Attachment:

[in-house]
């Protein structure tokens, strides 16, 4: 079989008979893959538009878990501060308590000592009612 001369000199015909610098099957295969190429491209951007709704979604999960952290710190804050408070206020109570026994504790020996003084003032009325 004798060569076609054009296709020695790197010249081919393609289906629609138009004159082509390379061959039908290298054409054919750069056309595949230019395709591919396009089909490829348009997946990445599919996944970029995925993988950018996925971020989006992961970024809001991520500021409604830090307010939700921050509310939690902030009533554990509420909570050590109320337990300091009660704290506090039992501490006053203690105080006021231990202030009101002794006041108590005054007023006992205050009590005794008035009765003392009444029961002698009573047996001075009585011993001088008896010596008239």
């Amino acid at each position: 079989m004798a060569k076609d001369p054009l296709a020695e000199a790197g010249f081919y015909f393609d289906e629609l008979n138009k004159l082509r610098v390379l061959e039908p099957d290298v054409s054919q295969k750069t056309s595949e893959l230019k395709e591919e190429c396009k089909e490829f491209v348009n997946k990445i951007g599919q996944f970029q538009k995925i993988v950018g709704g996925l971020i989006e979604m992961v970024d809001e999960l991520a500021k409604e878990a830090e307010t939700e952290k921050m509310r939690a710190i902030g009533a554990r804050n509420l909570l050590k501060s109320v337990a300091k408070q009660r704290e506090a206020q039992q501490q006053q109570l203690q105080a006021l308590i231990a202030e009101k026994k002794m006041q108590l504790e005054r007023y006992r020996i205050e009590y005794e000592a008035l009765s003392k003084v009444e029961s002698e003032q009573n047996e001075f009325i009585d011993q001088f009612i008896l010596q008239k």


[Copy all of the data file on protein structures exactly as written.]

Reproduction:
[in-house]
């Protein structure tokens, strides 16, 4: 079989008979893959538009878990501060308590000592009612 001369000199015909610098099957295969190429491209951007709704979604999960952290710190804050408070206020109570026994504790020996003084003032009325 004798060569076609054009296709020695790197010249081919393609289906629609138009004159082509390379061959039908290298054409054919750069056309595949230019395709591919396009089909490829348009997946990445599919996944970029995925993988950018996925971020989006992961970024809001991520500021409604830090307010939700921050509310939690902030009533554990509420909570050590109320337990300091009660704290506090039992501490006053203690105080006021231990202030009101002794006041108590005054007023006992205050009590005794008035009765003392009444029961002698009573047996001075009585011993001088008896010596008239």
């Amino acid at each position: 079989m004798a060569k076609d001369p054009l296709a020695e000199a790197g010249f081919y015909f393609d289906e629609l008979n138009k004159l082509r610098v390379l061959e039908p099957d290298v054409s054919q295969k750069t056309s595949e893959l230019k395709e591919e190429c396009k089909e490829f491209v348009n997946k990445i951007g599919q996944f970029q538009k995925i993988v950018g709704g996925l971020i989006e979604m992961v970024d809001e999960l991520a500021k409604e878990a830090e307010t939700e952290k921050m509310r939690a710190i902030g009533a554990r804050n509420l909570l050590k501060s109320v337990a300091k408070q009660r704290e506090a206020q039992q501490q006053q109570l203690q105080a006021l308590i231990a202030e009101k026994k002794m006041q108590l504790e005054r007023y006992r020996i205050e009590y005794e000592a008035l009765s003392k003084v009444e029961s002698e003032q009573n047996e001075f009325i009585d011993q001088f009612i008896l010596q008239k």